Newly Registered
Posts: 5
Joined: Tue May 26, 2015 5:45 pm
Location: Eastern NC

Need some advice on my first tomato plant

I planted this better boy tomato, along with a cucumber and strawberry in a patio pickers raised planter. This is my first time trying to garden so bear with me. The tomato plant grew very fast and I tried to keep up with trimming suckers and pruning some of the bottom branches. It's now got 2 main stems and has started to set bunches of fruit. The first two tomatoes had what appeared to be blossom end rot, but after I threw those away, none of the others have shown signs. I did add a little bit more lime around the base of the plant when I first noticed the BER. Right now, there are at least 20 tomatoes growing in various stages. There are 5-6 that are baseball size, the rest are between baseball and nickel size. There are plenty of flowers that haven't started growing fruit as well. Some of the largest ones have appeared to stop growing, but haven't started to ripen yet.

I'm wondering if I have let too many tomatoes growing at one time. Is that possible? Could my cucumber be stealing nutrients from the tomato? The cucumber plant that is right next to is trying to grow into it's cage a little bit. I wanted to trim it back, but there is a nice cucumber on that side that I'd like to pick first.

Here are a couple photos of the plant. One showing the entire patio picker and another close up of the tomato plant itself. Any advice about the tomato plant, or the entire garden in general is appreciated.

I should also mention is has been very hot here for the last two weeks. It's been over 90 for the last 2 weeks, 3 or 4 days reached the upper 90's.


User avatar
Super Green Thumb
Posts: 25303
Joined: Sun Feb 15, 2009 11:04 pm
Location: TN/GA 7b

Re: Need some advice on my first tomato plant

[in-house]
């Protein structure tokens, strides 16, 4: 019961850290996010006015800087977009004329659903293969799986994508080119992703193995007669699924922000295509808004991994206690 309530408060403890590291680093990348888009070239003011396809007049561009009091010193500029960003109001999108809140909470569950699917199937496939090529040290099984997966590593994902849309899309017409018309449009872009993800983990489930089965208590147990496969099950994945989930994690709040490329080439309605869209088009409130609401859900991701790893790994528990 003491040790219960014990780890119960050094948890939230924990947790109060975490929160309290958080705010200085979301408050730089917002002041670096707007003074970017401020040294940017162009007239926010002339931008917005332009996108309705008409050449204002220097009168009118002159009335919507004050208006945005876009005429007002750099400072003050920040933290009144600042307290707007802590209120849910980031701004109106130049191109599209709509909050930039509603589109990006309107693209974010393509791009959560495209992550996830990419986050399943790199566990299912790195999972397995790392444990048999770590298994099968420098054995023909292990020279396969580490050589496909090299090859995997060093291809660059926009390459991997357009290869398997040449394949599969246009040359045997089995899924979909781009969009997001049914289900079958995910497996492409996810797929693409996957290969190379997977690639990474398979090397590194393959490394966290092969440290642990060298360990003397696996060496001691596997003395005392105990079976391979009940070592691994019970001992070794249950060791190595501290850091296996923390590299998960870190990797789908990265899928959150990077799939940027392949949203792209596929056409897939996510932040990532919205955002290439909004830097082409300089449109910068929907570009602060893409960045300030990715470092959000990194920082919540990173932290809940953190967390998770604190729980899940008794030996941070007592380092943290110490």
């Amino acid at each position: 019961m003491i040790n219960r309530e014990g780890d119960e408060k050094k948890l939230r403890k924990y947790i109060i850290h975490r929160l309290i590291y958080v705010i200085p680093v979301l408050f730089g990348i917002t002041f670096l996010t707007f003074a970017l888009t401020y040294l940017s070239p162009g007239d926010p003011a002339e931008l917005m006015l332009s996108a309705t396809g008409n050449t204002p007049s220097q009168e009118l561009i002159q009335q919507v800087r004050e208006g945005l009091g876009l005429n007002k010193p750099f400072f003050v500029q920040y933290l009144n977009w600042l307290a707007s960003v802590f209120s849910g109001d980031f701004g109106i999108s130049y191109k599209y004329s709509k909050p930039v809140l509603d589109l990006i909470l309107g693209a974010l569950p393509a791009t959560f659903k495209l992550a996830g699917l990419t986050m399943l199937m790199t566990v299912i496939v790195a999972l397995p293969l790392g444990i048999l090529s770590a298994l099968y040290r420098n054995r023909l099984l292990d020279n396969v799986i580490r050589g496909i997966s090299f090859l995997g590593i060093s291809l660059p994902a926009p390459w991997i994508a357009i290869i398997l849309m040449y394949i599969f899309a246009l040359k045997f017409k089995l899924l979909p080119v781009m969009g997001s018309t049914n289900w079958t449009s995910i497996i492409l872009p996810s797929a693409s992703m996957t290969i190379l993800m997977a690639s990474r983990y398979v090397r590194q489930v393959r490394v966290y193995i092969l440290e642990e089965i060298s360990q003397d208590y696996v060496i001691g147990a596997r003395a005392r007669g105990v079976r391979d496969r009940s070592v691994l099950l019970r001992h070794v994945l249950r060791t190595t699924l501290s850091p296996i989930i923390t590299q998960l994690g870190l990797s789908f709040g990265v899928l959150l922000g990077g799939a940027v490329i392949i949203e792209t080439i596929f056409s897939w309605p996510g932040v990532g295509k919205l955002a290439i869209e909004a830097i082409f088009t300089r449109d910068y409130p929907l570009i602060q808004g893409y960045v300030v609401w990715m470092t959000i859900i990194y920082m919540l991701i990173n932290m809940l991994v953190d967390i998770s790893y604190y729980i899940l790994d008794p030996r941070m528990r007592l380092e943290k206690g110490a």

Your little planter is very crowded. The tomato, the cuke, and what is that at the bottom, strawberry? It is probably OK as long as you keep everything well watered and fertilized. It isn't like growing in the ground, those plants are totally dependent on you for everything. I would worry more about the cuke as it gets bigger and leafier shading out part of the tomato plant.

Tomatoes are very productive. Your problem isn't too many tomatoes, it is the heat. Tomatoes love warm weather, they don't do very well in hot. Once you get to the upper 90's temps you are talking about, they basically shut down. New fruit can't get set, because the pollen clumps up and the fruit you have can't ripen because the red pigments, carotene and lycopene pigments break down.

It helps to grow heat resistant varieties, like Heatwave II,’ ‘Solar Fire,’ ‘Summer Set,’ ‘Sunchaser,’ ‘Sun Leaper,’ ‘Sunmaster,’ ‘Sun Pride’ and ‘Talladega. Growing in the ground is better than in the planter, because the deeper soil will be cooler. But you can do what you can to keep your soil cool. Mulch well, of course keep well watered, and perhaps put shade around the planter (like put it in the middle of a hay bale?) Given that the plant is under heat stress, it may help to remove some of the tomatoes. Any that have turned pink at all, will ripen more and better inside. And reducing the load may help it concentrate on the remaining ones.

And despite what I said at the beginning, you do not want to overdo the fertilizer - this is the wrong season for the plant to be putting out lots of new growth.

But whatever you do, you are likely to find that in your climate, tomatoes produce in spring and fall, not in the heat of summer.
Twitter account I manage for local Sierra Club: https://twitter.com/CherokeeGroupSC Facebook page I manage for them: https://www.facebook.com/groups/65310596576/ Come and find me and lots of great information, inspiration

Return to “TOMATO FORUM”